Journal Article

Primary Maternal Herpes Simplex Virus-1 Gingivostomatitis During Pregnancy and Neonatal Herpes: Case Series and Literature Review

Sara A. Healy, Kathleen M. Mohan, Ann J. Melvin and Anna Wald

in Journal of the Pediatric Infectious Diseases Society

Published on behalf of Pediatric Infectious Diseases Society

Volume 1, issue 4, pages 299-305
Published in print December 2012 | ISSN: 2048-7193
Published online July 2012 | e-ISSN: 2048-7207 | DOI: http://dx.doi.org/10.1093/jpids/pis068
Primary Maternal Herpes Simplex Virus-1 Gingivostomatitis During Pregnancy and Neonatal Herpes: Case Series and Literature Review

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Background.

Neonatal herpes simplex virus (HSV) is a serious, life-threatening infection that is usually acquired during birth from contact with infected maternal genital secretions. Primary maternal HSV gingivostomatitis is a rare occurrence during pregnancy, and HSV type 1 (HSV-1) neonatal disease after primary maternal HSV gingivostomatitis during pregnancy has not been reported in detail.

Methods.

We reviewed the medical records of neonates (≤28 days of age) with a confirmed diagnosis of neonatal HSV-1 at a single pediatric center from January 1981 to January 2010 to identify cases in which the mother had primary gingivostomatitis during pregnancy or at term.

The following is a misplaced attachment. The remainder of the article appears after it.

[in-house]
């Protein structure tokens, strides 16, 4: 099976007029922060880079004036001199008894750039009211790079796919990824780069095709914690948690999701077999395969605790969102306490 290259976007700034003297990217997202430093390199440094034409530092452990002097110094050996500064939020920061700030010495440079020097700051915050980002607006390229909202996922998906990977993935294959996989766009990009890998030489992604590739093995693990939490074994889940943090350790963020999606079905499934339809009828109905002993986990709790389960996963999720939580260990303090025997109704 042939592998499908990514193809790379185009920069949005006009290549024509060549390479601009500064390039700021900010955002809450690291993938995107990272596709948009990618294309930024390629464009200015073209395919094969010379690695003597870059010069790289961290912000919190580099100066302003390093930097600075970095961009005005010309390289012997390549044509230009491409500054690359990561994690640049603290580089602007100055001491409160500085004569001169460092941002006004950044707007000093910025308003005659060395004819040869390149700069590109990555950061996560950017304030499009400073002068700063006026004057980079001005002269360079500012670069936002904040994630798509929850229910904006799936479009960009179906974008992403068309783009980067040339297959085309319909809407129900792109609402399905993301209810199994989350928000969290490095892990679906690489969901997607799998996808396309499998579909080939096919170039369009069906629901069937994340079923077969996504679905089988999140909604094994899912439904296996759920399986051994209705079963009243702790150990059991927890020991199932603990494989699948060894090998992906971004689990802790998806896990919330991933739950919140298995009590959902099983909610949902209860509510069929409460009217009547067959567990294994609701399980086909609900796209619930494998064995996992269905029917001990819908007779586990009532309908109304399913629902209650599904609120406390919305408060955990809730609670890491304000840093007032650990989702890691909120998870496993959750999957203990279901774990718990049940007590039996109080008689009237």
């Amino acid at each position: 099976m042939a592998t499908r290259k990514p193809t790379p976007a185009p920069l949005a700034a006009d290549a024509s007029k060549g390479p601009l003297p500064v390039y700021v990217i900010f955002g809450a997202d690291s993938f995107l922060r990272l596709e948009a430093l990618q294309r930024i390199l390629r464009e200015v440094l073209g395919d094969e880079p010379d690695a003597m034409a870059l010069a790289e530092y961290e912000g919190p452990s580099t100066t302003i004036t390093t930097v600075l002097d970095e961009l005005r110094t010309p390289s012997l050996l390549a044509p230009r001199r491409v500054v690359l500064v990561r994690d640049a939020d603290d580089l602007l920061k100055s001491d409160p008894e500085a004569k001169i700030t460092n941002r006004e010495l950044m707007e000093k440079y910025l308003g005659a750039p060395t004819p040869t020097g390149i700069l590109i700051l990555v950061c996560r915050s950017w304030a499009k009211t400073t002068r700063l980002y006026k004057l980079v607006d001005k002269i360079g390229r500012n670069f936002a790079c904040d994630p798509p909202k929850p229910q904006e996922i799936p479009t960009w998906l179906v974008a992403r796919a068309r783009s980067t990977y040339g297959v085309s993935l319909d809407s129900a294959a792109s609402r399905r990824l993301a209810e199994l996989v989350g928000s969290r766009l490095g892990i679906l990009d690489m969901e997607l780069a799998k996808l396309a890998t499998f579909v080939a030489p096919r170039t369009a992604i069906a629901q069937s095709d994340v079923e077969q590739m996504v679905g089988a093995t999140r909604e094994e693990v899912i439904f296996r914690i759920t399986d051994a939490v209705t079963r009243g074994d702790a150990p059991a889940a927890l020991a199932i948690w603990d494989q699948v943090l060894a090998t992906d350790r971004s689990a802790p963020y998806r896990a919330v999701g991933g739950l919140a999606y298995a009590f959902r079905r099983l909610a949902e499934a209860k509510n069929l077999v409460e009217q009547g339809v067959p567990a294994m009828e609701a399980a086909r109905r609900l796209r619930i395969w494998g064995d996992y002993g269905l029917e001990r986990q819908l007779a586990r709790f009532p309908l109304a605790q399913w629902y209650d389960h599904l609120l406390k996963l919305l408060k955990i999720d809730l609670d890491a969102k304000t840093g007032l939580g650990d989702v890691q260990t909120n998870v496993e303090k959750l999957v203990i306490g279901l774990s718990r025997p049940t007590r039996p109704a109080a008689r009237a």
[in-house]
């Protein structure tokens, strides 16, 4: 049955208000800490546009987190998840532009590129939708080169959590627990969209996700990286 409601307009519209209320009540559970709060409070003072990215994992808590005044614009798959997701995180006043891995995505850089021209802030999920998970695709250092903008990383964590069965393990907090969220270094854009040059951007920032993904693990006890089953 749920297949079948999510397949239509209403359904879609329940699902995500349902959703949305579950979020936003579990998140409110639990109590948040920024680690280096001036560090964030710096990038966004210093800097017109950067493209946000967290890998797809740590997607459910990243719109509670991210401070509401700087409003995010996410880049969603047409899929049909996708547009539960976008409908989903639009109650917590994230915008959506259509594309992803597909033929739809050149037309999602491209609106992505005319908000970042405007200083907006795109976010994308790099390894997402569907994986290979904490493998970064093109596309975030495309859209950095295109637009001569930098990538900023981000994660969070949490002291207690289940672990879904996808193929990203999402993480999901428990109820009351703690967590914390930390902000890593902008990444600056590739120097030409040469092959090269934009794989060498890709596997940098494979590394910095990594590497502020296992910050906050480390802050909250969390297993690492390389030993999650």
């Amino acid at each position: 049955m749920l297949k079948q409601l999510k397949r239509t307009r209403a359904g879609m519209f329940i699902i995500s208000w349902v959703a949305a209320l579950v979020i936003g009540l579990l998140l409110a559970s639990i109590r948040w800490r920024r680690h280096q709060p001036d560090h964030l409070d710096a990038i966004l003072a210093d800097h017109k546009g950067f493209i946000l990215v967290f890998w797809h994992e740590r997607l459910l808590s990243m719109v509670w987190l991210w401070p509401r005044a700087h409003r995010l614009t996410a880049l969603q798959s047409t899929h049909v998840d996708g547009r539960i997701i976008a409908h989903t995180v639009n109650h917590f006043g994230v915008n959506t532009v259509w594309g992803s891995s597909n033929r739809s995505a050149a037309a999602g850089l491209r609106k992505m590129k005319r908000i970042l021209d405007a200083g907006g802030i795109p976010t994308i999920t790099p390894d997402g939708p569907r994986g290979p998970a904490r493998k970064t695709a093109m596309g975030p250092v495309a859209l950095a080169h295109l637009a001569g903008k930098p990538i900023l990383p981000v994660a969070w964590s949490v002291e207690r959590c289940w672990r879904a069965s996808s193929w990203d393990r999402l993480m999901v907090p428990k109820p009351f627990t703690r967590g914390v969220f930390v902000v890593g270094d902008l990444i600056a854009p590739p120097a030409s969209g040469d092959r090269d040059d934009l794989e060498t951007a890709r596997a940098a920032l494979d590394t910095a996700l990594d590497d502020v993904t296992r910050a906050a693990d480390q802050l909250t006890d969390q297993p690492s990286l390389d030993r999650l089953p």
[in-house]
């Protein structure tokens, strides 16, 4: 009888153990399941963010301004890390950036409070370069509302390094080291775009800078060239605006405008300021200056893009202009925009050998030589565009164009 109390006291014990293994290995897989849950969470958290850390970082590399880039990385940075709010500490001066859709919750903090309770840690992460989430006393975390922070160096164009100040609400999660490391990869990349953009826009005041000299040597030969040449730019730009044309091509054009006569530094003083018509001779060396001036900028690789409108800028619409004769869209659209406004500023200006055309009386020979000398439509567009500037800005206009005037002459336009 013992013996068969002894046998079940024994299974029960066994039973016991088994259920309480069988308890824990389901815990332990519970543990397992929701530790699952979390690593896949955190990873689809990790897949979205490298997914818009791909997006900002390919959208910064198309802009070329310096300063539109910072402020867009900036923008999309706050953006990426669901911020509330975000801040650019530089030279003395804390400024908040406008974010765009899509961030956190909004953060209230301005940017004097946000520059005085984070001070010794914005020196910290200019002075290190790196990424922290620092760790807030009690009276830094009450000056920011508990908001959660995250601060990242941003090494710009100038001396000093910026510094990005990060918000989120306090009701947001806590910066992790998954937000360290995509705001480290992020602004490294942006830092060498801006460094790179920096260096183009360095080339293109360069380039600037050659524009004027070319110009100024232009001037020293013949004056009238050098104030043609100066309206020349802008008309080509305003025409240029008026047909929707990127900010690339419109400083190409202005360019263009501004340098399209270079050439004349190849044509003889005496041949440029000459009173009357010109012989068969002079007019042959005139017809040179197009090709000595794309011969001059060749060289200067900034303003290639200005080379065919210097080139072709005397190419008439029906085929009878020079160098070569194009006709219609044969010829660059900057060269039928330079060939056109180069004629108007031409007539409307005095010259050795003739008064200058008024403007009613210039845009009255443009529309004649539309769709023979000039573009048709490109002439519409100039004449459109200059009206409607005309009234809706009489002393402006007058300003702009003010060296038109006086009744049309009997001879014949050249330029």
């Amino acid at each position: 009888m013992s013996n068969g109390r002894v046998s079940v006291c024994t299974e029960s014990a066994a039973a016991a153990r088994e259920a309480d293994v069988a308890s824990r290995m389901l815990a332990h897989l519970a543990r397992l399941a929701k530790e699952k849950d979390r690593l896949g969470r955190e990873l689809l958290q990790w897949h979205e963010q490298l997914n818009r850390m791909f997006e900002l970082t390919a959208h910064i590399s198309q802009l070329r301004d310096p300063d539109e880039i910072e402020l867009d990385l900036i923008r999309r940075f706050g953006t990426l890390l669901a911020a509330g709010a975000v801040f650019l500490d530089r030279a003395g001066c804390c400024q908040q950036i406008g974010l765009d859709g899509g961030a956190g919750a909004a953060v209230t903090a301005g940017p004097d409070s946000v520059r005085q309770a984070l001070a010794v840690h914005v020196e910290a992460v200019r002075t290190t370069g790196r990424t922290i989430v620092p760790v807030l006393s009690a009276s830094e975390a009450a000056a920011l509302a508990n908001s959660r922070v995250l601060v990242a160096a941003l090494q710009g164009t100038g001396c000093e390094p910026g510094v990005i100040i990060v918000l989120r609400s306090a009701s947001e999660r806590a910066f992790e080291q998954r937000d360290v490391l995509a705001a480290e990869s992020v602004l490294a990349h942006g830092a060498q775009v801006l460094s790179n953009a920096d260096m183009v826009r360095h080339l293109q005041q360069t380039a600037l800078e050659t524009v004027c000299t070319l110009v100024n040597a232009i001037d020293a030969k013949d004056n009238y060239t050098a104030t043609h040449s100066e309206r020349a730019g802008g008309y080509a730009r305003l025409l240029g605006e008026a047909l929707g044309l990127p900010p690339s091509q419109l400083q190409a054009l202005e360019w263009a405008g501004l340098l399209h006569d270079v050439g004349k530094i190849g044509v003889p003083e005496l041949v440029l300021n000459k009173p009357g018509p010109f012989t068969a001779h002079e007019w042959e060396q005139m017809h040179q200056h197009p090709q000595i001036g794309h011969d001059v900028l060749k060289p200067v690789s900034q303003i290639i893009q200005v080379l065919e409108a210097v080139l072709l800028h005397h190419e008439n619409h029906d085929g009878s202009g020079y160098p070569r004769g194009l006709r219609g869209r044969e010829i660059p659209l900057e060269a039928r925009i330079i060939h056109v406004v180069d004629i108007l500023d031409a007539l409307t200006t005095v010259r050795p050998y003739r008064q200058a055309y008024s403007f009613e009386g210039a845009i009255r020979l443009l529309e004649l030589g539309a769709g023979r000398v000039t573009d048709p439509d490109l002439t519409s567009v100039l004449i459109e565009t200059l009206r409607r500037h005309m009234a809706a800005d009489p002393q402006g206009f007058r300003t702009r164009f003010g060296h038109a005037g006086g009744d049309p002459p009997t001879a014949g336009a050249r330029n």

Results.

Seven neonates whose mothers had primary HSV-1 gingivostomatitis during pregnancy were identified from a review of 48 neonates with laboratory-proven HSV-1 neonatal disease. Of the 7 women, 2 presented with symptoms of primary HSV-1 gingivostomatitis during the first trimester and 5 in the third trimester. Three of the neonates developed skin, eye, and mucous membrane disease, 2 developed central nervous system disease, and 2 developed disseminated disease. One of the neonates with disseminated HSV-1 disease died.

Conclusions.

Primary maternal HSV gingivostomatitis during pregnancy may lead to HSV-1 transmission to the neonate. Physicians caring for pregnant women should communicate the diagnosis of HSV gingivostomatitis to the neonate's primary provider to ensure proper surveillance, early evaluation, and prompt treatment.

Journal Article.  3580 words. 

Subjects: Infectious Diseases ; Immunology ; Public Health and Epidemiology ; Microbiology

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